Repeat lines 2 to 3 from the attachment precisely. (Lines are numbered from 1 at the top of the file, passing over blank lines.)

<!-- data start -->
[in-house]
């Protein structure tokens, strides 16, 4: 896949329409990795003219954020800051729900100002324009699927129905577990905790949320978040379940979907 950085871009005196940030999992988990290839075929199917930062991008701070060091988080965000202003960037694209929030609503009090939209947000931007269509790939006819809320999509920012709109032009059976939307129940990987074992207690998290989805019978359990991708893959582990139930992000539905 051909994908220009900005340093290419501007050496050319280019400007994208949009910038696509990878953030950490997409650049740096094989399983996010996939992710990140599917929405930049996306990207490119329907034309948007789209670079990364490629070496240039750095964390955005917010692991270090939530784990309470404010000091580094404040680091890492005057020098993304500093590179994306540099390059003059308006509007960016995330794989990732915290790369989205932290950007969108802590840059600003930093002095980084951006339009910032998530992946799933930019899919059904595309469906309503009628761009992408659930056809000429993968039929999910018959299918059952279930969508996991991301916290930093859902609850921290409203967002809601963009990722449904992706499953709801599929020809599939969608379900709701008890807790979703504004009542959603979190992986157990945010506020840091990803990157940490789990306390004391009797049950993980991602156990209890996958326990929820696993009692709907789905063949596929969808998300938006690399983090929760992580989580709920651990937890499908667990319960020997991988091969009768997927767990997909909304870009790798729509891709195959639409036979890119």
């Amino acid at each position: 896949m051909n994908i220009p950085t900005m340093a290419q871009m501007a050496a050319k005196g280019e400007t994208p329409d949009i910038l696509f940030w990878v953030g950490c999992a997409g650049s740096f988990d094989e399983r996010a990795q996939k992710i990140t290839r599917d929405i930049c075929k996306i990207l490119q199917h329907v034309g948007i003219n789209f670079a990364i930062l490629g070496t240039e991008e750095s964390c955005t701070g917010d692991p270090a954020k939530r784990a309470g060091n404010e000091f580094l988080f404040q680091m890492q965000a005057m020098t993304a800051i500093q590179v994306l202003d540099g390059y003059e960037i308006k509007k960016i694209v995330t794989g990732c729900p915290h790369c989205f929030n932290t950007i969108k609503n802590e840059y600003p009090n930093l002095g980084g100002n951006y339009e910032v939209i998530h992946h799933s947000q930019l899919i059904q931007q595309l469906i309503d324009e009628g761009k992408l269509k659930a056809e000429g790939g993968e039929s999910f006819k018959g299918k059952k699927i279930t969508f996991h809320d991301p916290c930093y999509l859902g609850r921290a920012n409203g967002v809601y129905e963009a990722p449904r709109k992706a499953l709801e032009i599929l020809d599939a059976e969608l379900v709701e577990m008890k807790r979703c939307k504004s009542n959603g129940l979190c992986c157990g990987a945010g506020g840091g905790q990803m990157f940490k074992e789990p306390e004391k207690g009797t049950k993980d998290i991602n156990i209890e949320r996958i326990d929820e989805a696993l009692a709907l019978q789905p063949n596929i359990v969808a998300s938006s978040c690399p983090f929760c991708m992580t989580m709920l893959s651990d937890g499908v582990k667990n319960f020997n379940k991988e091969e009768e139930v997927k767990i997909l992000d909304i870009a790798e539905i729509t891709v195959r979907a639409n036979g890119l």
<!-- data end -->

């Protein structure tokens, strides 16, 4: 896949329409990795003219954020800051729900100002324009699927129905577990905790949320978040379940979907 950085871009005196940030999992988990290839075929199917930062991008701070060091988080965000202003960037694209929030609503009090939209947000931007269509790939006819809320999509920012709109032009059976939307129940990987074992207690998290989805019978359990991708893959582990139930992000539905 051909994908220009900005340093290419501007050496050319280019400007994208949009910038696509990878953030950490997409650049740096094989399983996010996939992710990140599917929405930049996306990207490119329907034309948007789209670079990364490629070496240039750095964390955005917010692991270090939530784990309470404010000091580094404040680091890492005057020098993304500093590179994306540099390059003059308006509007960016995330794989990732915290790369989205932290950007969108802590840059600003930093002095980084951006339009910032998530992946799933930019899919059904595309469906309503009628761009992408659930056809000429993968039929999910018959299918059952279930969508996991991301916290930093859902609850921290409203967002809601963009990722449904992706499953709801599929020809599939969608379900709701008890807790979703504004009542959603979190992986157990945010506020840091990803990157940490789990306390004391009797049950993980991602156990209890996958326990929820696993009692709907789905063949596929969808998300938006690399983090929760992580989580709920651990937890499908667990319960020997991988091969009768997927767990997909909304870009790798729509891709195959639409036979890119």
């Amino acid at each position: 896949m051909n994908i220009p950085t900005m340093a290419q871009m501007a050496a050319k005196g280019e400007t994208p329409d949009i910038l696509f940030w990878v953030g950490c999992a997409g650049s740096f988990d094989e399983r996010a990795q996939k992710i990140t290839r599917d929405i930049c075929k996306i990207l490119q199917h329907v034309g948007i003219n789209f670079a990364i930062l490629g070496t240039e991008e750095s964390c955005t701070g917010d692991p270090a954020k939530r784990a309470g060091n404010e000091f580094l988080f404040q680091m890492q965000a005057m020098t993304a800051i500093q590179v994306l202003d540099g390059y003059e960037i308006k509007k960016i694209v995330t794989g990732c729900p915290h790369c989205f929030n932290t950007i969108k609503n802590e840059y600003p009090n930093l002095g980084g100002n951006y339009e910032v939209i998530h992946h799933s947000q930019l899919i059904q931007q595309l469906i309503d324009e009628g761009k992408l269509k659930a056809e000429g790939g993968e039929s999910f006819k018959g299918k059952k699927i279930t969508f996991h809320d991301p916290c930093y999509l859902g609850r921290a920012n409203g967002v809601y129905e963009a990722p449904r709109k992706a499953l709801e032009i599929l020809d599939a059976e969608l379900v709701e577990m008890k807790r979703c939307k504004s009542n959603g129940l979190c992986c157990g990987a945010g506020g840091g905790q990803m990157f940490k074992e789990p306390e004391k207690g009797t049950k993980d998290i991602n156990i209890e949320r996958i326990d929820e989805a696993l009692a709907l019978q789905p063949n596929i359990v969808a998300s938006s978040c690399p983090f929760c991708m992580t989580m709920l893959s651990d937890g499908v582990k667990n319960f020997n379940k991988e091969e009768e139930v997927k767990i997909l992000d909304i870009a790798e539905i729509t891709v195959r979907a639409n036979g890119l």